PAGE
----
We believe in delivering the highest level of care

BSHAA is the professional body which represents and promotes the interests of the independent hearing aid profession mainly within Great Britain and Northern Ireland but globally too.  Members are highly trained hearing care professionals who have extensive and unrivalled experience and knowledge of the hearing instruments that are available to help with hearing loss. 

We are passionate about supporting our members to achieve this

The Society’s role is to assist in the development of these high standards in professional and business practice and to provide facilities for study, practice and continuing professional development.   We seek to regulate professional and commercial standards through a code of practice and ensure that our members (MSHAA) and fellows (FSHAA) are enrolled in a programme of continuing education maintaining and developing their knowledge of the rapidly expanding field of hearing aid technology. 

We are the voice of our community and will always be an advocate for the future of our profession

BSHAA encourages research and development into hearing aid technology and seeks to help shape the way hearing care is provided for the public, now and in the future. The Society also promotes hearing aid audiology to the public and supports customer choice and access in hearing aid care; with assured quality of service and a professional workforce.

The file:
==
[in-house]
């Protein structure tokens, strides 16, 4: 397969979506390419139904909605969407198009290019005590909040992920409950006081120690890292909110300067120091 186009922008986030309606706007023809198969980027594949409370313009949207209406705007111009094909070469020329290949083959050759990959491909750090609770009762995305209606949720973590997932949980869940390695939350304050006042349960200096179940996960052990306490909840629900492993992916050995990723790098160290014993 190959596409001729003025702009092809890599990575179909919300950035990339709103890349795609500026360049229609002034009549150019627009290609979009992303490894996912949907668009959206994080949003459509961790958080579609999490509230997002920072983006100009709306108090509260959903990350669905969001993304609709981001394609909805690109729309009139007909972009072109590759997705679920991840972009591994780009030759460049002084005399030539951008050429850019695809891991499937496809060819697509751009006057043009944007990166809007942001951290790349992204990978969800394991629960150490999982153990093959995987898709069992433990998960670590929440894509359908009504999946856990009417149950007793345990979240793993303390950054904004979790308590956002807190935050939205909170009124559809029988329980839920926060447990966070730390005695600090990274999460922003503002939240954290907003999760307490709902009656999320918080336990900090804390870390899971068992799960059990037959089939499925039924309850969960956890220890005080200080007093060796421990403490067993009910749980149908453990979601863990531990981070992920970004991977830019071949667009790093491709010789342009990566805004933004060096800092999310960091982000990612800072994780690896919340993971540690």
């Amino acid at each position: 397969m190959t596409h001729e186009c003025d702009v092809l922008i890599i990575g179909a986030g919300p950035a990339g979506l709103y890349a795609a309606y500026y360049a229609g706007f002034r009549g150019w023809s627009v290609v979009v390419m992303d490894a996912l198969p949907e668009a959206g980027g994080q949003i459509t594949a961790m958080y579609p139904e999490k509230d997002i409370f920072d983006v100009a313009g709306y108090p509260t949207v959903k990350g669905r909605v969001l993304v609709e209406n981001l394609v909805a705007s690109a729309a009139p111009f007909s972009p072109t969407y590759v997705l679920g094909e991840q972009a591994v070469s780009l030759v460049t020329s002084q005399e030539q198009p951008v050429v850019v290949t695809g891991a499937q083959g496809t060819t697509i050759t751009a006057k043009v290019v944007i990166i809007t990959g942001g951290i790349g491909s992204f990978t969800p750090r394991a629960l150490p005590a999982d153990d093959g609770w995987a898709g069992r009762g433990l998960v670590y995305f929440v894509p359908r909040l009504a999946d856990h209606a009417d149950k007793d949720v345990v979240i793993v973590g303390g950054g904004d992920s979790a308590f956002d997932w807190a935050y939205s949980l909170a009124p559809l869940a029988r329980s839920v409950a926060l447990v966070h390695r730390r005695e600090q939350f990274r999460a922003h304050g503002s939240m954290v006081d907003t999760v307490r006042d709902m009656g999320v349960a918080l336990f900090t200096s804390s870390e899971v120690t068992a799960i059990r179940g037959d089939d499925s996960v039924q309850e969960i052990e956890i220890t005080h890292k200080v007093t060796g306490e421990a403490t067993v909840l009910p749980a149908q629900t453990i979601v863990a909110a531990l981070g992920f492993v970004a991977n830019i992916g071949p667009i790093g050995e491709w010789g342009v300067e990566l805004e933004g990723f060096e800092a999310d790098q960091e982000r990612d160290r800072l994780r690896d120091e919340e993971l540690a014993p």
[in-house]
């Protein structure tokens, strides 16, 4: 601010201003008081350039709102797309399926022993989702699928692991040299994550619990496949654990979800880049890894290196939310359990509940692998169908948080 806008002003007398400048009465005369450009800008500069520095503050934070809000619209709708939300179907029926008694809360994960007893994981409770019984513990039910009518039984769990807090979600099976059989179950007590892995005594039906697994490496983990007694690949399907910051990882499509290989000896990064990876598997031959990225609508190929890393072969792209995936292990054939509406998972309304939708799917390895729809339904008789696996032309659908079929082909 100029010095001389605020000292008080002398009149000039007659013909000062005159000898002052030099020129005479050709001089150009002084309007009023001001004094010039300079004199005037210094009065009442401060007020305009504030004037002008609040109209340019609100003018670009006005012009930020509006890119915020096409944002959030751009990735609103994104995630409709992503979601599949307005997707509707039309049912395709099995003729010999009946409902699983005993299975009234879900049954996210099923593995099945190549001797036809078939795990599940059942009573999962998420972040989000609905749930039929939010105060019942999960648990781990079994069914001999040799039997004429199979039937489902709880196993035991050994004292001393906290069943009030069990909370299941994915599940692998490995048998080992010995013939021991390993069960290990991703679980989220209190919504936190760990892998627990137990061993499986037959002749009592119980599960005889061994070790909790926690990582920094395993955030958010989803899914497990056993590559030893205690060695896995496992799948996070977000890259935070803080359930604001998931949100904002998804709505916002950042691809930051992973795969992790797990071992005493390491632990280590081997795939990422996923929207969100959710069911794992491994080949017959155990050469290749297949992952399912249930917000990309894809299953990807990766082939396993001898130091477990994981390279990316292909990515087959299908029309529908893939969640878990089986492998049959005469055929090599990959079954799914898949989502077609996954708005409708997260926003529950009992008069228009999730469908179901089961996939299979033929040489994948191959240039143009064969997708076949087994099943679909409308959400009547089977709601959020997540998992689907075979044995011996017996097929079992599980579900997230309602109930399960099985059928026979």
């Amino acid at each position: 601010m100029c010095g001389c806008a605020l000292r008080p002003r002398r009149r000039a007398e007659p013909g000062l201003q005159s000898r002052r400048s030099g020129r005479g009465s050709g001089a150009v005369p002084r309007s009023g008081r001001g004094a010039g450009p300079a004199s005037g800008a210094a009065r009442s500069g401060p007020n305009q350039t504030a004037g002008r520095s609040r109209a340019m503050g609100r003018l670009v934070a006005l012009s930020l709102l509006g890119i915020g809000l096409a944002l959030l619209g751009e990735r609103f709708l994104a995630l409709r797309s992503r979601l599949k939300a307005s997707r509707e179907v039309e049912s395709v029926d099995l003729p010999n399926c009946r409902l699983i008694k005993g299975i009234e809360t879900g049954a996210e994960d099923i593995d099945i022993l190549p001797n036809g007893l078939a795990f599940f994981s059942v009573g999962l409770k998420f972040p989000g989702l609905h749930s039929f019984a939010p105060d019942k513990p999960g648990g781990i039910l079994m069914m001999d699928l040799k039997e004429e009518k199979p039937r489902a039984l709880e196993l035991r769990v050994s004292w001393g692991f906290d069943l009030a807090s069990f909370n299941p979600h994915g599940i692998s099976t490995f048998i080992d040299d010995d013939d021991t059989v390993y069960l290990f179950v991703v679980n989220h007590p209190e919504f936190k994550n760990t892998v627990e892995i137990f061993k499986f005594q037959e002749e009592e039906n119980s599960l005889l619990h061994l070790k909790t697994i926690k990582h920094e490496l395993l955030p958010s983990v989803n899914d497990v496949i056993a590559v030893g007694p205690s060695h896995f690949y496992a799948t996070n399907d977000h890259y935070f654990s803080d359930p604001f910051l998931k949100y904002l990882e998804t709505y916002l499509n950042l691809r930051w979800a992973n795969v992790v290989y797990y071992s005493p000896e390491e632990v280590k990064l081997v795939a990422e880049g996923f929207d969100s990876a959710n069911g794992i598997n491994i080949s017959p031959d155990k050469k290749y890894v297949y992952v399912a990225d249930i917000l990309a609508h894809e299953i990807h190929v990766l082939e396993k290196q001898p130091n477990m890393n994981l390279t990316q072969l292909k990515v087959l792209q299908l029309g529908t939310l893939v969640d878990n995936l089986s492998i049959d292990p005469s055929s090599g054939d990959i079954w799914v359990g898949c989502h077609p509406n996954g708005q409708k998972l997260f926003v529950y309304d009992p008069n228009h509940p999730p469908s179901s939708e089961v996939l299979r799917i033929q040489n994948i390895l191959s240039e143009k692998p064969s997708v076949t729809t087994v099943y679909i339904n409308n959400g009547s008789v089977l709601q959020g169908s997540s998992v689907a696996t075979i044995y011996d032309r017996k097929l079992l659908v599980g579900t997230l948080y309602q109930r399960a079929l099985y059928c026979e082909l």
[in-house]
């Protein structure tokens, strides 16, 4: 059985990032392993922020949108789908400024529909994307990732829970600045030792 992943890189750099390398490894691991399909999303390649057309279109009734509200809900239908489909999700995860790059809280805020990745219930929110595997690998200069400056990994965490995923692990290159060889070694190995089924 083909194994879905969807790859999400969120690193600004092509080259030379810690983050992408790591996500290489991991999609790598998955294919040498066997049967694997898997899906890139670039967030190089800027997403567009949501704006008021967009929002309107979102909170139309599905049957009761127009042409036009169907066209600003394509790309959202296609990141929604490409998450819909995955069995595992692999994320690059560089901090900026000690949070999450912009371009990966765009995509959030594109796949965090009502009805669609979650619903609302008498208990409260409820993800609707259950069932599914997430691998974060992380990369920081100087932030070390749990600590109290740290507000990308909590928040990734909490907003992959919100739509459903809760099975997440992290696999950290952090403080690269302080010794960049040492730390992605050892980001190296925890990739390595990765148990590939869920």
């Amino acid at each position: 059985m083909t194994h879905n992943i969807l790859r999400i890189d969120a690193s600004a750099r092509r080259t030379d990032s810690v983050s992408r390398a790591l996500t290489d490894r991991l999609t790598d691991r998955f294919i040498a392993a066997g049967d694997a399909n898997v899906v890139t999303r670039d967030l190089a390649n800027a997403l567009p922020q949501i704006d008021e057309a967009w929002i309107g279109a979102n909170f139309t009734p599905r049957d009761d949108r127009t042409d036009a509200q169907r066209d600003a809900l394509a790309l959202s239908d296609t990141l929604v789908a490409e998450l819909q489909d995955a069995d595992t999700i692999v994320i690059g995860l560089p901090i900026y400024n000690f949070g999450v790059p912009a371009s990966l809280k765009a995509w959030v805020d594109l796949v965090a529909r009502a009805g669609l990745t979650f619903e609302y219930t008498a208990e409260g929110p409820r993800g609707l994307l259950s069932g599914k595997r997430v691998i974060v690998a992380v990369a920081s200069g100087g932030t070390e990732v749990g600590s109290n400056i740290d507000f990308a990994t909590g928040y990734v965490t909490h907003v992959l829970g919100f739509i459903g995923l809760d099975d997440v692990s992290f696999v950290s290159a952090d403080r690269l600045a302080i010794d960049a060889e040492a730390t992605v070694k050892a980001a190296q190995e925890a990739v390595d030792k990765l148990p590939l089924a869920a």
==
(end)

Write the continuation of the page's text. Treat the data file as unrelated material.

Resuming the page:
The Society (BSHAA) was founded in 1954. Today all Hearing Aid Dispensers are registered with the Health and Care Professions Council (HCPC). The HCPC is the regulator set up by the U.K. Government to hold the register and ensure that registrants maintain their standards for their training, professional skills, education and health. Hearing Aid Dispensers are by definition healthcare professionals. The title (HAD) is protected in law and you can only use it if you are on the register. This also allows you to carry out the protected function of dispensing hearing aids for retail sale or hire. In law, Hearing Aid Dispensers are allowed to describe themselves as ‘audiologists’ or even ‘specialists’.

When the Society began, there was no regulation and no formal route to qualification. ‘Hearing Aid Audiologist’ seemed like the most appropriate title as it described the assessment for and prescription of hearing aids. The Society of Hearing Aid Audiologists was born and later added ‘British’ to its name.

With more than 1,600 fellows, members or associate members on its books, BSHAA represents the majority of Hearing Aid Dispensers on the HCPC register.  Dispensers who are in the Society have to follow the Society’s Code of Conduct and their clients are offered the support of the Society’s Client Mediation Service.

Articles of Association

The Society’s Articles of Association govern the management and operation of the Society. They were last revised in December 2020.

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